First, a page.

The ‘wringing hands’ body language gesture is where a person squeezes one hand with the other repeatedly or alternately, or both. Usually, the knuckles of one hand get pressed between the palm and the fingers of the other hand.
Other times, the person rubs their entire hand as if they were washing it. In other cases, only individual fingers are rubbed.
The person usually has their one or both hands in a cupped position when they do this gesture. Other times, their hands might be clasped together with interlaced fingers.
This gesture shouldn’t be confused with rubbing palms together back and forth repeatedly, which shows excitement or positive expectation.
Wringing hands meaning
This gesture is done by a person who’s feeling uncomfortable. Stress, nervousness, frustration, or anxiety may be behind the discomfort. Usually, it’s anxiety.
It’s a self-pacifying gesture aimed at restoring a sense of control and comfort. It’s as if the person is trying to say “It’ll be okay” to themselves.
Since anxiety is the common reason behind this gesture, we can expect to observe this gesture in anxiety-provoking situations. And anxiety is often triggered when we’re waiting for something that’s important to us.
Imagine a person waiting outside the operation theatre in a hospital. Their loved one is being operated on inside the theatre. As they wait anxiously outside, they might keep wringing their hands.
Other such anxiety-provoking ‘waiting’ situations where this gesture is likely to occur are:
- A patient waiting in the dentist’s room
- A person waiting for their date
- A student waiting for their turn to speak
- A student waiting to answer a tough question in a viva exam
Anxiety is accompanied by a loss of control. The person cannot control the outcome of an important, impending event. So they restore some degree of control through the wringing motion. They can control the amount of pressure they apply to their hand and when.
This makes the gesture an effective means to feel in control in the face of uncontrollable situations.
Another situation where this gesture is commonly observed is when a person faces a difficult problem or has to make an important decision. Lots of anxious thinking and hand-wringing often precede important decisions.
This gesture may also indicate self-restraint. For example, when a person is angry, they might control their anger for a while by wringing their hands. When they’ve had enough, they might finally get aggressive at their source of anger.
Hand-wringing may also be done when a person is feeling cold. It’s also associated with a medical condition called Rett syndrome. Of course, our focus here is on body language but you should seek to eliminate those explanations when interpreting this gesture.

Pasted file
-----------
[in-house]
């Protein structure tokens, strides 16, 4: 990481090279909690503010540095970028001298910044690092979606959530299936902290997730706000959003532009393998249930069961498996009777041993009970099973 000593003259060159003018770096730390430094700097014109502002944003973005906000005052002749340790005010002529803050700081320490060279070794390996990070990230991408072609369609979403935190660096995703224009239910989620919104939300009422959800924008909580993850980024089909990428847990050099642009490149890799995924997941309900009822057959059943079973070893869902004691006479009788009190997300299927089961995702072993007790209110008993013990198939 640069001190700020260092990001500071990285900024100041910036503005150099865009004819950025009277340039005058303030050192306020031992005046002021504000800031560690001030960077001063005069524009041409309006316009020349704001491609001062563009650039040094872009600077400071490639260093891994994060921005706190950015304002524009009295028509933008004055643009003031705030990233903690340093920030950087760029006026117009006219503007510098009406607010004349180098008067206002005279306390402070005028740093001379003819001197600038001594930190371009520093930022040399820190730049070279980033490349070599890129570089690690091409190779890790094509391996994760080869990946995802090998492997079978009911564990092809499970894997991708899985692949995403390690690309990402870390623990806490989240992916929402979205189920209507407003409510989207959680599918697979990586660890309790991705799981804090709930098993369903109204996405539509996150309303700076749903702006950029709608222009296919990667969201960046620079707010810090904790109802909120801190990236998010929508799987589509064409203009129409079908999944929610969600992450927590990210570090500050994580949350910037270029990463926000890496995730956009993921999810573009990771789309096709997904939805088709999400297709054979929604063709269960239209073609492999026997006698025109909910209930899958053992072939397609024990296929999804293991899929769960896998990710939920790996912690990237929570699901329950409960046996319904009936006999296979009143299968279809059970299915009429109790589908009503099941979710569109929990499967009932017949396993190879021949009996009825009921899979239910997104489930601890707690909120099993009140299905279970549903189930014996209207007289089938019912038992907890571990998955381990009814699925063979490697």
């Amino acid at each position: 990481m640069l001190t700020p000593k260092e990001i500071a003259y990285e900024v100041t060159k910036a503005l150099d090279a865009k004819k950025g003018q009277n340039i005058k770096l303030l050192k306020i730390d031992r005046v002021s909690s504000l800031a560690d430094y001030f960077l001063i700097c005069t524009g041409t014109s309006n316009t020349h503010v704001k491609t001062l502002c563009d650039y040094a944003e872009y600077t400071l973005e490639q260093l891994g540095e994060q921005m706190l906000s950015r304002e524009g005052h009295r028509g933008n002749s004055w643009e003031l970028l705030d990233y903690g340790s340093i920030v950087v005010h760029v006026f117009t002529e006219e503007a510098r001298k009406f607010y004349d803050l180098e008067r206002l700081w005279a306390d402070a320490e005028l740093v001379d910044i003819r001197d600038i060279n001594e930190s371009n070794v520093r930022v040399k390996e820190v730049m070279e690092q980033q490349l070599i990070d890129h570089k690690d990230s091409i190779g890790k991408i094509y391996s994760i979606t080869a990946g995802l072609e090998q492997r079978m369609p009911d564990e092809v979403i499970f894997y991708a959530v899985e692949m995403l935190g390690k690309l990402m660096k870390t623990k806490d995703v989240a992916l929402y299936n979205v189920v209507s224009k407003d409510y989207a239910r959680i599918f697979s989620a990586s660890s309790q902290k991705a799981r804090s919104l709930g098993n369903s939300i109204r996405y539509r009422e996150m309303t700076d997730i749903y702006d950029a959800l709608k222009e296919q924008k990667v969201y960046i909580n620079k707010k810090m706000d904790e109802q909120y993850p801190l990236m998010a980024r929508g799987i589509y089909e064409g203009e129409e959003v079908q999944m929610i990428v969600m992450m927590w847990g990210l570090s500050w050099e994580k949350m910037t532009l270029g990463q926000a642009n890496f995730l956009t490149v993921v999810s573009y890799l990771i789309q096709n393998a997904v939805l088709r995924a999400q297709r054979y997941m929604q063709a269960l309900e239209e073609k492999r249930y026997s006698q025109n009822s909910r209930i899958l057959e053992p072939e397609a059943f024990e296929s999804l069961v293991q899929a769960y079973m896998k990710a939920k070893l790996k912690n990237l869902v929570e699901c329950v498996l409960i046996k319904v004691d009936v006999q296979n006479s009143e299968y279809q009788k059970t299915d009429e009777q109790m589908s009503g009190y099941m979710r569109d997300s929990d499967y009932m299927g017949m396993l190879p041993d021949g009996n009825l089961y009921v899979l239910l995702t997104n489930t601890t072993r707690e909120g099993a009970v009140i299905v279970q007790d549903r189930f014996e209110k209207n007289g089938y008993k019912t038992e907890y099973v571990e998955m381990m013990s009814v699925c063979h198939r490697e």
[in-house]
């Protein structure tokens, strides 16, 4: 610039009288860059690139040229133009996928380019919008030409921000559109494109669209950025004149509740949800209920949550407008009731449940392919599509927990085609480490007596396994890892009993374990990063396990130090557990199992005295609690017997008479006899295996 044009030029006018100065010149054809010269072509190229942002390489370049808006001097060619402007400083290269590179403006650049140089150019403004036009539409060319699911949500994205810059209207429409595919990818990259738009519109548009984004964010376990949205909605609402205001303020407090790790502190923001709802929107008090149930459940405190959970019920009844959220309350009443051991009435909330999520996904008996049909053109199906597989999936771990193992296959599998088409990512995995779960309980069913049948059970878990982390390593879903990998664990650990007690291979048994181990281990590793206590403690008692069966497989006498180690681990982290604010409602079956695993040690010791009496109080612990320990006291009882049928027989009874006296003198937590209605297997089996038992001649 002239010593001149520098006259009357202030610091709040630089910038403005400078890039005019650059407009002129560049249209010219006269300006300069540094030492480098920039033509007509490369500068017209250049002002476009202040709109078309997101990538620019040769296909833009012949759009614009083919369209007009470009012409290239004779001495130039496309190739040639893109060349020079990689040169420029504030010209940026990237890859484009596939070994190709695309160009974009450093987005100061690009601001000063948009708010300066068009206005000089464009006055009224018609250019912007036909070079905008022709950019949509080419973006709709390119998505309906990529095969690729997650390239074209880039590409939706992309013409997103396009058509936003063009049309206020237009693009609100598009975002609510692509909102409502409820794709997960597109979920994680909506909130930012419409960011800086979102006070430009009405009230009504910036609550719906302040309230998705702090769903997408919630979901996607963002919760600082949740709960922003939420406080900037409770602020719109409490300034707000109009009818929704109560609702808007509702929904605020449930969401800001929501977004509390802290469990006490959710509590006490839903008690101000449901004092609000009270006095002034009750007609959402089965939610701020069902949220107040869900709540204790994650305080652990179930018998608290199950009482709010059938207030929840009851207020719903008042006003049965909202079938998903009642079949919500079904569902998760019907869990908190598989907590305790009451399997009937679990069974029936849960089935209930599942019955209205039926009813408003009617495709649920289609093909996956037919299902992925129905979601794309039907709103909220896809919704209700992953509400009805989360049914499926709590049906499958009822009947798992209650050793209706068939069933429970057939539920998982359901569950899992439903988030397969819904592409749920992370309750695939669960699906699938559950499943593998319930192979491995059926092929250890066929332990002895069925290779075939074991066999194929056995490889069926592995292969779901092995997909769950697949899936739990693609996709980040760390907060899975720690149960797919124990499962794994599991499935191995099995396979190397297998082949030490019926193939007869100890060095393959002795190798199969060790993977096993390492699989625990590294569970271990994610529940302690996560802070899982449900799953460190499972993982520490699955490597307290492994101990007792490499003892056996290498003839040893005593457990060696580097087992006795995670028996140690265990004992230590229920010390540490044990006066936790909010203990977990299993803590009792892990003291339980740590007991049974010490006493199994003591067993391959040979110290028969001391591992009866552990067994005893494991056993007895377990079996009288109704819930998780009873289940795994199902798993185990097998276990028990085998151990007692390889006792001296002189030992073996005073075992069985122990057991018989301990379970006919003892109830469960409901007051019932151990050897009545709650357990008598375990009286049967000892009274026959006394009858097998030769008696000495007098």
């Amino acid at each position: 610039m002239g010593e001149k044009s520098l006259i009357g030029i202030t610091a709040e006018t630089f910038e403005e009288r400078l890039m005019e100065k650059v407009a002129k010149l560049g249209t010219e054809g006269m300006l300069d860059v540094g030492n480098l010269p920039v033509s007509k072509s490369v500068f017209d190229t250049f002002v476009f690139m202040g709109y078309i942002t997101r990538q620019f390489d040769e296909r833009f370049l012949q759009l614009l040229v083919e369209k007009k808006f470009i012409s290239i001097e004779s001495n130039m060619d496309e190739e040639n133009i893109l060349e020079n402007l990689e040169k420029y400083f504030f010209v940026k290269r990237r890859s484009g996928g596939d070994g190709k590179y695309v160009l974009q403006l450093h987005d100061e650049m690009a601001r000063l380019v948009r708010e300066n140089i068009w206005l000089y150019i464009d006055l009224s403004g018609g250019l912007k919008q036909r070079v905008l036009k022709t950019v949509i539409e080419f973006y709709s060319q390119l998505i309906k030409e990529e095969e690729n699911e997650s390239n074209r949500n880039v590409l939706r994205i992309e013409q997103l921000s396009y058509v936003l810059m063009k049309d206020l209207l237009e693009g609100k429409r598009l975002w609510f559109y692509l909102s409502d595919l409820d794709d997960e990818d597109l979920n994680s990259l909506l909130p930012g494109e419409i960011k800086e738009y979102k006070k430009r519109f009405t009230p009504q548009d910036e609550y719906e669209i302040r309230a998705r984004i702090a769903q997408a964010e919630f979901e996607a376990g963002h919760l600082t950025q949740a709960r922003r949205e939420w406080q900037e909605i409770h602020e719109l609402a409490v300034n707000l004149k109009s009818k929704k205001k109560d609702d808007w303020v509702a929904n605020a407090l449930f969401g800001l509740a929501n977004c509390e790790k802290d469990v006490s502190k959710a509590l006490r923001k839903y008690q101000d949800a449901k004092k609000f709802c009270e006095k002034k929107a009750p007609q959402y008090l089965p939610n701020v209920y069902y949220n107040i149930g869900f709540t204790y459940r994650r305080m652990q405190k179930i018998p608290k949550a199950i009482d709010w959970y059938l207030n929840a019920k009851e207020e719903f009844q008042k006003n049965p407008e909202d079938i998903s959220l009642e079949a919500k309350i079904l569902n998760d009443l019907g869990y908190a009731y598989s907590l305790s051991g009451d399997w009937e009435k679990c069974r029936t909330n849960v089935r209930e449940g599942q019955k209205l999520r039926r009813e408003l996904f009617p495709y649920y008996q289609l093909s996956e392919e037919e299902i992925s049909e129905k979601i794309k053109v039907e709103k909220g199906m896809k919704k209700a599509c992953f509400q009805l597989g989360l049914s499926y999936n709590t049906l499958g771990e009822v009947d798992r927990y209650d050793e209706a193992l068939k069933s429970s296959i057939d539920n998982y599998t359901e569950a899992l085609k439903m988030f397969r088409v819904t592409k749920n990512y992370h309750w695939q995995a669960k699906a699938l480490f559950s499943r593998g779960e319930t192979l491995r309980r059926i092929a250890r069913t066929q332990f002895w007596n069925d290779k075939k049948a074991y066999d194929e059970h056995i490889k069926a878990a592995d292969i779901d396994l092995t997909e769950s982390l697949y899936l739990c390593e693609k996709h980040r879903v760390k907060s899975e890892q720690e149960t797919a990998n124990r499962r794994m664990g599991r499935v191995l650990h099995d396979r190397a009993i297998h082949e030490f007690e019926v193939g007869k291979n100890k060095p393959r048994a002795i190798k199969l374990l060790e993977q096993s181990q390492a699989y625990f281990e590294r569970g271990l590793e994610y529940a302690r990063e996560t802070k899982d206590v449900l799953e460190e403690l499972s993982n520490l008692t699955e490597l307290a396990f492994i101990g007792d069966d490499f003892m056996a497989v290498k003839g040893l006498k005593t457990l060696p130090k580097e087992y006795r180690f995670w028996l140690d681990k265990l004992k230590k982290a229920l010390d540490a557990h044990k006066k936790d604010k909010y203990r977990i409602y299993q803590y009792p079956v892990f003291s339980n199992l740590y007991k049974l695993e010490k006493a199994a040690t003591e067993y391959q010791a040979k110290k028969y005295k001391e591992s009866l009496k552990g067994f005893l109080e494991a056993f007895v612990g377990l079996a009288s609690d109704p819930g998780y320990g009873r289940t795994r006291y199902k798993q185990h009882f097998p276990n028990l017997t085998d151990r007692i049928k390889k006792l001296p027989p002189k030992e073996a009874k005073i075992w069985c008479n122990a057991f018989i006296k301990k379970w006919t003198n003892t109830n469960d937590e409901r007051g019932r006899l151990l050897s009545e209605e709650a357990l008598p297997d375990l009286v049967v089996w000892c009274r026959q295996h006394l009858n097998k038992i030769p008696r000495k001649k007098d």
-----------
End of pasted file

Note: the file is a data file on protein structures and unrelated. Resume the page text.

When reading body language, one must try their best not to jump to a conclusion based on a single gesture. Instead, one ought to look at gesture clusters.
Often, an emotional state will have its own gesture cluster. Anxiety, for example, leads not only to wringing of the hands but also other gestures such as nail-biting and hand or feet tapping.
To confirm that a person wringing their hands is indeed feeling anxious, you can look for these other signs.
A distressed person wringing their hands will often look down and scratch their nose (negative evaluation). They may also walk back and forth restlessly while they wait.
When fingers are interlaced, this gesture creates a barrier in front of the upper body, signalling defensiveness.
The person may alternate between wringing their hands and adopting a full-on arms-crossed gesture.
The ‘hand-wringing’ expression
Body language gestures often make their way into verbal communication. For example:
“He raised his eyebrows upon hearing the sales pitch.”
“Wherever she goes, she makes heads turn.”
We understand the meaning of these phrases because we can picture people doing these gestures in various situations.
‘Hand-wringing’ is also one such verbal expression borrowed from the world of body language. ‘Hand-wringing’ as an expression means:
Showing fake distress or vacillating in the face of a crisis.
When you’re hand-wringing about an issue, you’re spending too much time showing you’re worried about it but not doing anything. The worry is fake and you’re probably unwilling to act.
An example of how this phrase is used:
“Time for hand-wringing about corruption is over: the government has to act now!”
Hi, I’m Hanan Parvez (MBA, MA Psychology), founder and author of PsychMechanics. I’ve published one book and authored 300+ articles and on this blog (started in 2014) that have garnered over 4 million views. PsychMechanics has been featured in Forbes, Business Insider, Reader’s Digest, and Entrepreneur. Feel free to contact me if you have a query.